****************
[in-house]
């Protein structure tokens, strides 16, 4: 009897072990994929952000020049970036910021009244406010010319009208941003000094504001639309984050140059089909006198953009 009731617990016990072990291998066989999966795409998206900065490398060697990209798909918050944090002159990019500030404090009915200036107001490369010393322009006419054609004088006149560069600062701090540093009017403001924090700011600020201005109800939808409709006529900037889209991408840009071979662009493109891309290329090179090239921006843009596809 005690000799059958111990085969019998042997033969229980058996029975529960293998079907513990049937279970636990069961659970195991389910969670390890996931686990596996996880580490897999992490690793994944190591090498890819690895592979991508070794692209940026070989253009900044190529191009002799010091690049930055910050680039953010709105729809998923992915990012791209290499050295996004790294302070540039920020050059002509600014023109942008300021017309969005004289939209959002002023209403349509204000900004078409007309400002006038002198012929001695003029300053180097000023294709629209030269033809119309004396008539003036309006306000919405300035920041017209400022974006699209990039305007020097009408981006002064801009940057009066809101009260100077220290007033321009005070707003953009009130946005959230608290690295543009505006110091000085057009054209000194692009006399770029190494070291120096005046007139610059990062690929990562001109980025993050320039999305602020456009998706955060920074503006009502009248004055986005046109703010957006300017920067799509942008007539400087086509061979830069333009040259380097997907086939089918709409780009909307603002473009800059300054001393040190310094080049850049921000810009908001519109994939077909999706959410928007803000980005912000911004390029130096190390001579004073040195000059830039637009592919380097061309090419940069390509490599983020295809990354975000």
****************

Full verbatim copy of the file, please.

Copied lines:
[in-house]
């Protein structure tokens, strides 16, 4: 009897072990994929952000020049970036910021009244406010010319009208941003000094504001639309984050140059089909006198953009 009731617990016990072990291998066989999966795409998206900065490398060697990209798909918050944090002159990019500030404090009915200036107001490369010393322009006419054609004088006149560069600062701090540093009017403001924090700011600020201005109800939808409709006529900037889209991408840009071979662009493109891309290329090179090239921006843009596809 005690000799059958111990085969019998042997033969229980058996029975529960293998079907513990049937279970636990069961659970195991389910969670390890996931686990596996996880580490897999992490690793994944190591090498890819690895592979991508070794692209940026070989253009900044190529191009002799010091690049930055910050680039953010709105729809998923992915990012791209290499050295996004790294302070540039920020050059002509600014023109942008300021017309969005004289939209959002002023209403349509204000900004078409007309400002006038002198012929001695003029300053180097000023294709629209030269033809119309004396008539003036309006306000919405300035920041017209400022974006699209990039305007020097009408981006002064801009940057009066809101009260100077220290007033321009005070707003953009009130946005959230608290690295543009505006110091000085057009054209000194692009006399770029190494070291120096005046007139610059990062690929990562001109980025993050320039999305602020456009998706955060920074503006009502009248004055986005046109703010957006300017920067799509942008007539400087086509061979830069333009040259380097997907086939089918709409780009909307603002473009800059300054001393040190310094080049850049921000810009908001519109994939077909999706959410928007803000980005912000911004390029130096190390001579004073040195000059830039637009592919380097061309090419940069390509490599983020295809990354975000």